MEDIA WATCH: 5 key national news stories to read

Tue 28 Apr 2020
Posted by: Ana Pintor
Trade News

Here the IOE&IT’s William Barns-Graham sifts through the morning news headlines to bring readers a digest of important stories relevant to international trade.


1. Lifting the lockdown

The PM said yesterday (Monday, 27 April) it is too early to lift the UK’s lockdown, but the government is starting to consider how this will be done.

The Guardian reports that ministers are in talks with industry chiefs about how to do so safely, with the FT revealing business leaders voicing concern over a lack of clarity so far.

Meanwhile, Lloyds Loading List reports on how the staggered lifting of lockdowns will affect supply chains globally.


2. More government help for small businesses 

The Chancellor bowed down to pressure to introduce government-backed guarantees for small businesses. This morning, many newspapers including The Guardian and the FT reported on how SMEs will be able to apply for loans of up to £50,000 which are fully underwritten by the government.


3. Brexit talks back on – but are reportedly fraught

After reports of testy exchanges in Brexit talks over the weekend, PM Johnson has re-entered the fray by telling the EU to treat the UK as an ‘independent nation’.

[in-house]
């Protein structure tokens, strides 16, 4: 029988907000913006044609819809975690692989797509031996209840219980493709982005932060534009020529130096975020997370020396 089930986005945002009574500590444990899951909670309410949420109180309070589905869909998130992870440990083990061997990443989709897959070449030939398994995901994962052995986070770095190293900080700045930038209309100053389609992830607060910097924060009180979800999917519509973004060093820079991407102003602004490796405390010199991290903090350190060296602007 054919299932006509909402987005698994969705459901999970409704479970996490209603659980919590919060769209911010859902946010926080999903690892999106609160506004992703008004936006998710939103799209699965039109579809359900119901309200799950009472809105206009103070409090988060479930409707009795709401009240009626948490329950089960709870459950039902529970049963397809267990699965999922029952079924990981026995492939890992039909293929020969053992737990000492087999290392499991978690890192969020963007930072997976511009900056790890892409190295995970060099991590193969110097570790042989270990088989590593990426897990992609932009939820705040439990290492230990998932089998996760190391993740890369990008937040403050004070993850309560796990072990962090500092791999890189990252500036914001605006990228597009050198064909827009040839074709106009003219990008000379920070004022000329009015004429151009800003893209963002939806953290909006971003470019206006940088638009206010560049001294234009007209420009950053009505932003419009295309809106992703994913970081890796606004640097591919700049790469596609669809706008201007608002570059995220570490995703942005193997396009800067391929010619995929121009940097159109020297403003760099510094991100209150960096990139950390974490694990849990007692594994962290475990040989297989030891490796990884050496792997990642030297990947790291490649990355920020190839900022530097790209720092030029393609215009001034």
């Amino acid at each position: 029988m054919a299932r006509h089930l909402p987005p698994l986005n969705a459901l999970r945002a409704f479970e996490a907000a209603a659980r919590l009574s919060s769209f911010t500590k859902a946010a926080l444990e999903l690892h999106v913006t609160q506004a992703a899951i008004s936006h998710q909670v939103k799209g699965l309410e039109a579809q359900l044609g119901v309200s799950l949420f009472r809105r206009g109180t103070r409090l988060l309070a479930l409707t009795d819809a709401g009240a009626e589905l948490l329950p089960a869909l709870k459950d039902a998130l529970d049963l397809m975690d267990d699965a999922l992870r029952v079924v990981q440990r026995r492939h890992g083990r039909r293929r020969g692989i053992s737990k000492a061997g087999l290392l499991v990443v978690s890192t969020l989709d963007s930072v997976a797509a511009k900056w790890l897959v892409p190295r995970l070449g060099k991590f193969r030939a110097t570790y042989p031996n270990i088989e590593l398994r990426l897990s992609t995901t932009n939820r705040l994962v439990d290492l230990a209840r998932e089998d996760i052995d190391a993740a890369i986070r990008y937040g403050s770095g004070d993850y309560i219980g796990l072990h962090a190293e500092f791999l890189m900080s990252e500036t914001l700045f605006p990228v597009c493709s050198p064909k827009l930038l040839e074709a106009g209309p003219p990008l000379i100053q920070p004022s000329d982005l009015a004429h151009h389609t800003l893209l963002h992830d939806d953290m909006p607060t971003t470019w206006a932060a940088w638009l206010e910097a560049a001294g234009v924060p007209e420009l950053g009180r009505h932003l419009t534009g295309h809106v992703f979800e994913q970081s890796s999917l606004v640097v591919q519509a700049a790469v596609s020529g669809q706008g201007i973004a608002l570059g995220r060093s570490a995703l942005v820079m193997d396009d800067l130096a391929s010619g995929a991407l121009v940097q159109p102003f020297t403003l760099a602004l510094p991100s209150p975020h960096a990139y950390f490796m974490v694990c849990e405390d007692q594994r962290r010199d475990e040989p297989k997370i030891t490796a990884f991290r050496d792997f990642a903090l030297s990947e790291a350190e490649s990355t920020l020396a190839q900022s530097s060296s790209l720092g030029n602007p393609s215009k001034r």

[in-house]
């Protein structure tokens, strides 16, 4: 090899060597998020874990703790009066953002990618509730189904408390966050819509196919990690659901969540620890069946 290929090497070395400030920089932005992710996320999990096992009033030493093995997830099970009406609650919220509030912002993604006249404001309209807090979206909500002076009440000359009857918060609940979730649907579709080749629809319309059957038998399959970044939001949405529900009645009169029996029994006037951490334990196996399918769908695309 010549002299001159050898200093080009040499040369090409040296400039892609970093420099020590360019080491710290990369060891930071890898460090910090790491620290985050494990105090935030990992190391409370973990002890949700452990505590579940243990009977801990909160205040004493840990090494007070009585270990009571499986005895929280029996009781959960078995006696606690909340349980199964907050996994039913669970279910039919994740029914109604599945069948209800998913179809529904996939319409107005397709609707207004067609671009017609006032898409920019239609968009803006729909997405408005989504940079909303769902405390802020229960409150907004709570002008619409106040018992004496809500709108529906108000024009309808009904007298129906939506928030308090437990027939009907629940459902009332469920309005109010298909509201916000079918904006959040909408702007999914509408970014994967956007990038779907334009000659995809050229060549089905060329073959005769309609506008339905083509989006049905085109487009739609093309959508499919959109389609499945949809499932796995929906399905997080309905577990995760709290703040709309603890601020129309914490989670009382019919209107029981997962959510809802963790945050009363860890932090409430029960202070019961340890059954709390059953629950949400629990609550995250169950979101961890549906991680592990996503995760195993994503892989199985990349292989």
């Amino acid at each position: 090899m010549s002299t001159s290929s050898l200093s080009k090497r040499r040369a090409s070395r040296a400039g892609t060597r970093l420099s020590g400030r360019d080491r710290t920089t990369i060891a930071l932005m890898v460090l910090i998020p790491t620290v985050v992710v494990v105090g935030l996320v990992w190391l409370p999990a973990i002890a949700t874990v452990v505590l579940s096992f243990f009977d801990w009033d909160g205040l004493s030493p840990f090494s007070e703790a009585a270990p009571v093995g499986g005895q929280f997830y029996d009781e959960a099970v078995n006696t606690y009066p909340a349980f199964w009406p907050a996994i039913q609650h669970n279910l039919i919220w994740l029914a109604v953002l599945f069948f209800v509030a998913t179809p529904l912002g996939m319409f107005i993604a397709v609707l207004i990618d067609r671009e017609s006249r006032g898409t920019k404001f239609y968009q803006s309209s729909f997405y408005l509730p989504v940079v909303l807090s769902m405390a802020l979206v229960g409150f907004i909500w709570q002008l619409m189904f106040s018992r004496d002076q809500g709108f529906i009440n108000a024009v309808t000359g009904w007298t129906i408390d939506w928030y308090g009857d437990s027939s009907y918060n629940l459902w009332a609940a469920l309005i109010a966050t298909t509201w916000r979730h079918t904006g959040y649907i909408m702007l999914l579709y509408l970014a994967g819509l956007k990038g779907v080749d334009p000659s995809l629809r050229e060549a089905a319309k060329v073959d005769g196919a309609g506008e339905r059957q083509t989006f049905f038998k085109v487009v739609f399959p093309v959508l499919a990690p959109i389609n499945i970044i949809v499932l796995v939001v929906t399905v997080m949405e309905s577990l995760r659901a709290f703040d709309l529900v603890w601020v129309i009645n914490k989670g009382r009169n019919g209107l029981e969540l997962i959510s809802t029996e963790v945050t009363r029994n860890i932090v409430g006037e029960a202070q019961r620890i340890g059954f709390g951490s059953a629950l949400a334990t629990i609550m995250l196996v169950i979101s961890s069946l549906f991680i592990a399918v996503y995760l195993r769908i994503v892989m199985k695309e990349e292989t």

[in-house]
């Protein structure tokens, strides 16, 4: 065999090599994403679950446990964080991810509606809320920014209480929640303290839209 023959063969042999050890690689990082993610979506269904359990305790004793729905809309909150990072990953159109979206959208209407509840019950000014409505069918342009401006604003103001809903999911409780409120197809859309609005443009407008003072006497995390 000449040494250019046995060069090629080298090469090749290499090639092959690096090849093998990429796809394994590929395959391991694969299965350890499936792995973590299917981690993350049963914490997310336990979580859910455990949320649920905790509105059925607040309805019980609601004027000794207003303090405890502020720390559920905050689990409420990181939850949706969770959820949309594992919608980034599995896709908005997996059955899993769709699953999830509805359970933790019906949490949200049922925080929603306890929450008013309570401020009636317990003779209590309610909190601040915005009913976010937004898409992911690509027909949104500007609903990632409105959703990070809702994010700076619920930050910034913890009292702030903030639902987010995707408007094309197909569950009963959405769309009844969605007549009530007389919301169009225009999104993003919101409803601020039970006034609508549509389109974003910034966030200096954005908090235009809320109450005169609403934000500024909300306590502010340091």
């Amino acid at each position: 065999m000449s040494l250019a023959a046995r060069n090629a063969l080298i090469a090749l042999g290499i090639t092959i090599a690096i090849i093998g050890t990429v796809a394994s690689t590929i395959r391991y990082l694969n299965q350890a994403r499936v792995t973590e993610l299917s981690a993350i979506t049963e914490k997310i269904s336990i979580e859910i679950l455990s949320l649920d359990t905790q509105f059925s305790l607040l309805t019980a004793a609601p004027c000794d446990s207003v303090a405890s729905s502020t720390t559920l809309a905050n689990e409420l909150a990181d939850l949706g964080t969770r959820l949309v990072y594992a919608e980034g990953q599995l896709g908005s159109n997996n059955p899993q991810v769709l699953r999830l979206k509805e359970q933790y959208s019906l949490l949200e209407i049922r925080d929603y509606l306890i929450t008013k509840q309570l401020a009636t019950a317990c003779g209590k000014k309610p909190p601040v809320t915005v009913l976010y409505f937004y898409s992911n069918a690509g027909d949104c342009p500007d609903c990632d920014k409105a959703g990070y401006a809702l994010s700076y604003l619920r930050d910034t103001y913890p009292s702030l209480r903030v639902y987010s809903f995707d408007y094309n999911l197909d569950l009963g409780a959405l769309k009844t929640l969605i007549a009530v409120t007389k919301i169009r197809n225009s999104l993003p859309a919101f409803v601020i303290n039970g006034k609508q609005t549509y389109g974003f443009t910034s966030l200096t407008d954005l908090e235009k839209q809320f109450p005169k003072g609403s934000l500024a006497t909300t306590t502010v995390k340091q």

Liz Truss, minister for international trade, has written in The Telegraph this morning calling on nations to embrace free trade, not protectionism, in the global response to the pandemic.


4. German export ‘slump’

In Europe, The Times reports a ‘slump’ in German exports, with national GDP expected to drop by 6%. The good news for Germany is that European car factories are set to restart, though as Reuters reports, there are concerns over demand.


5. Insurers press case for government help on underwriting trade credit 

Insurers providing trade credit are continuing to put pressure on the government to support the industry.

The FT reports that leading providing Euler Hermes had written to brokers in the UK outlining that they would carry out plans to withdraw cover should the UK not follow the lead of Germany, France and Belgium — which unveiled its package of support last week — and provide credit insurers with a backstop.